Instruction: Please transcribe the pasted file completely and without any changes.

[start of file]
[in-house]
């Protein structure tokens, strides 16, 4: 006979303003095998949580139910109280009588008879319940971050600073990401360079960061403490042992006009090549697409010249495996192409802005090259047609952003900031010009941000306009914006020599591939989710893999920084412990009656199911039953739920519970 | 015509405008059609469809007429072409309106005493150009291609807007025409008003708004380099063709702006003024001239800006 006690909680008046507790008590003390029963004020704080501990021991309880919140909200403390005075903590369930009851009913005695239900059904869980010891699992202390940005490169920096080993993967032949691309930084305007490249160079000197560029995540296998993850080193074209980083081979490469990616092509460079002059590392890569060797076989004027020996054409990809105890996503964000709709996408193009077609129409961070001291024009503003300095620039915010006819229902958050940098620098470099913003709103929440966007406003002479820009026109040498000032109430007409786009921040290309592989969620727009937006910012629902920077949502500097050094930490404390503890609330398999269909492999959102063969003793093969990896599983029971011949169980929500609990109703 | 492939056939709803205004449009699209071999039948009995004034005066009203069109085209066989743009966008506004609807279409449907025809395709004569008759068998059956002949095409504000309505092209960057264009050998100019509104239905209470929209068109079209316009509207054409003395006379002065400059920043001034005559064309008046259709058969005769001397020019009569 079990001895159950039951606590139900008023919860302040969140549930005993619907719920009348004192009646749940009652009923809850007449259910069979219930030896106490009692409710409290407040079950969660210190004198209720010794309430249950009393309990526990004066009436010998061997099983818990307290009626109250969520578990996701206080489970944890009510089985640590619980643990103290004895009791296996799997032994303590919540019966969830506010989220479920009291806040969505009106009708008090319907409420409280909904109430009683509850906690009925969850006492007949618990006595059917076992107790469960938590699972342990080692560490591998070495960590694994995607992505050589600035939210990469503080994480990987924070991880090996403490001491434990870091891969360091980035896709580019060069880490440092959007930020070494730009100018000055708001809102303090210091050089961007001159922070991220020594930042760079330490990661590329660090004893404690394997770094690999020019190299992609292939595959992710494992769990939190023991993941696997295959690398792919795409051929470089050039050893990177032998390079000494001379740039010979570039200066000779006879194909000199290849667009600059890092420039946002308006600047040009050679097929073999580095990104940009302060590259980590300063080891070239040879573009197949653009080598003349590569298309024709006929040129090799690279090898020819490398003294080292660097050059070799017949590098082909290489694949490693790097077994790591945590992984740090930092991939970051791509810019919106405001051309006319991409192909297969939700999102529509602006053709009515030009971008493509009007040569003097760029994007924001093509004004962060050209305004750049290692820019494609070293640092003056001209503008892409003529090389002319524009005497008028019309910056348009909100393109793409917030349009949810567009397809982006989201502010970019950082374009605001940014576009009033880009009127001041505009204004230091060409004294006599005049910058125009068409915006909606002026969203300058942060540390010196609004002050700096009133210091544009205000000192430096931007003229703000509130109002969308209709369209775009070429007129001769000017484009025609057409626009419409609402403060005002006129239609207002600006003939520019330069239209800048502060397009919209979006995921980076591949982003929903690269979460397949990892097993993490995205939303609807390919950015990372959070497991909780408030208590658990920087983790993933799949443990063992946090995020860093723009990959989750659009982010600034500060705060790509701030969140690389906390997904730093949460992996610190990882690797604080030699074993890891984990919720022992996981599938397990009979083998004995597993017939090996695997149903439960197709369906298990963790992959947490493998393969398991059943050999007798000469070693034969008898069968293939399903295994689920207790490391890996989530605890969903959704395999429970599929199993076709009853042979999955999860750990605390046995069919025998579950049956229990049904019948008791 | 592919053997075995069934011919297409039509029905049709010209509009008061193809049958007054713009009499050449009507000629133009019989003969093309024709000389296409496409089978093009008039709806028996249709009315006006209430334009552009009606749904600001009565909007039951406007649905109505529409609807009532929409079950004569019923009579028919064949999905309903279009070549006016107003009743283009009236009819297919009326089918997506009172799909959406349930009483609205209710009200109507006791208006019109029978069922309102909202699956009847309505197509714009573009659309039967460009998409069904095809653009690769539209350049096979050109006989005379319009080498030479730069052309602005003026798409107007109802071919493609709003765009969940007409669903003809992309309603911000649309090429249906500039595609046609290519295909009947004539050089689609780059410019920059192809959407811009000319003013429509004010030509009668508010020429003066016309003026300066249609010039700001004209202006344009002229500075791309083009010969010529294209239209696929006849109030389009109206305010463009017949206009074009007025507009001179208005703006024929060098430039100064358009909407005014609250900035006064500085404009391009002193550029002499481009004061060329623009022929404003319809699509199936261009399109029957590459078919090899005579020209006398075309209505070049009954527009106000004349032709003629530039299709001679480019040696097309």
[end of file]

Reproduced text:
[in-house]
């Protein structure tokens, strides 16, 4: 006979303003095998949580139910109280009588008879319940971050600073990401360079960061403490042992006009090549697409010249495996192409802005090259047609952003900031010009941000306009914006020599591939989710893999920084412990009656199911039953739920519970 | 015509405008059609469809007429072409309106005493150009291609807007025409008003708004380099063709702006003024001239800006 006690909680008046507790008590003390029963004020704080501990021991309880919140909200403390005075903590369930009851009913005695239900059904869980010891699992202390940005490169920096080993993967032949691309930084305007490249160079000197560029995540296998993850080193074209980083081979490469990616092509460079002059590392890569060797076989004027020996054409990809105890996503964000709709996408193009077609129409961070001291024009503003300095620039915010006819229902958050940098620098470099913003709103929440966007406003002479820009026109040498000032109430007409786009921040290309592989969620727009937006910012629902920077949502500097050094930490404390503890609330398999269909492999959102063969003793093969990896599983029971011949169980929500609990109703 | 492939056939709803205004449009699209071999039948009995004034005066009203069109085209066989743009966008506004609807279409449907025809395709004569008759068998059956002949095409504000309505092209960057264009050998100019509104239905209470929209068109079209316009509207054409003395006379002065400059920043001034005559064309008046259709058969005769001397020019009569 079990001895159950039951606590139900008023919860302040969140549930005993619907719920009348004192009646749940009652009923809850007449259910069979219930030896106490009692409710409290407040079950969660210190004198209720010794309430249950009393309990526990004066009436010998061997099983818990307290009626109250969520578990996701206080489970944890009510089985640590619980643990103290004895009791296996799997032994303590919540019966969830506010989220479920009291806040969505009106009708008090319907409420409280909904109430009683509850906690009925969850006492007949618990006595059917076992107790469960938590699972342990080692560490591998070495960590694994995607992505050589600035939210990469503080994480990987924070991880090996403490001491434990870091891969360091980035896709580019060069880490440092959007930020070494730009100018000055708001809102303090210091050089961007001159922070991220020594930042760079330490990661590329660090004893404690394997770094690999020019190299992609292939595959992710494992769990939190023991993941696997295959690398792919795409051929470089050039050893990177032998390079000494001379740039010979570039200066000779006879194909000199290849667009600059890092420039946002308006600047040009050679097929073999580095990104940009302060590259980590300063080891070239040879573009197949653009080598003349590569298309024709006929040129090799690279090898020819490398003294080292660097050059070799017949590098082909290489694949490693790097077994790591945590992984740090930092991939970051791509810019919106405001051309006319991409192909297969939700999102529509602006053709009515030009971008493509009007040569003097760029994007924001093509004004962060050209305004750049290692820019494609070293640092003056001209503008892409003529090389002319524009005497008028019309910056348009909100393109793409917030349009949810567009397809982006989201502010970019950082374009605001940014576009009033880009009127001041505009204004230091060409004294006599005049910058125009068409915006909606002026969203300058942060540390010196609004002050700096009133210091544009205000000192430096931007003229703000509130109002969308209709369209775009070429007129001769000017484009025609057409626009419409609402403060005002006129239609207002600006003939520019330069239209800048502060397009919209979006995921980076591949982003929903690269979460397949990892097993993490995205939303609807390919950015990372959070497991909780408030208590658990920087983790993933799949443990063992946090995020860093723009990959989750659009982010600034500060705060790509701030969140690389906390997904730093949460992996610190990882690797604080030699074993890891984990919720022992996981599938397990009979083998004995597993017939090996695997149903439960197709369906298990963790992959947490493998393969398991059943050999007798000469070693034969008898069968293939399903295994689920207790490391890996989530605890969903959704395999429970599929199993076709009853042979999955999860750990605390046995069919025998579950049956229990049904019948008791 | 592919053997075995069934011919297409039509029905049709010209509009008061193809049958007054713009009499050449009507000629133009019989003969093309024709000389296409496409089978093009008039709806028996249709009315006006209430334009552009009606749904600001009565909007039951406007649905109505529409609807009532929409079950004569019923009579028919064949999905309903279009070549006016107003009743283009009236009819297919009326089918997506009172799909959406349930009483609205209710009200109507006791208006019109029978069922309102909202699956009847309505197509714009573009659309039967460009998409069904095809653009690769539209350049096979050109006989005379319009080498030479730069052309602005003026798409107007109802071919493609709003765009969940007409669903003809992309309603911000649309090429249906500039595609046609290519295909009947004539050089689609780059410019920059192809959407811009000319003013429509004010030509009668508010020429003066016309003026300066249609010039700001004209202006344009002229500075791309083009010969010529294209239209696929006849109030389009109206305010463009017949206009074009007025507009001179208005703006024929060098430039100064358009909407005014609250900035006064500085404009391009002193550029002499481009004061060329623009022929404003319809699509199936261009399109029957590459078919090899005579020209006398075309209505070049009954527009106000004349032709003629530039299709001679480019040696097309």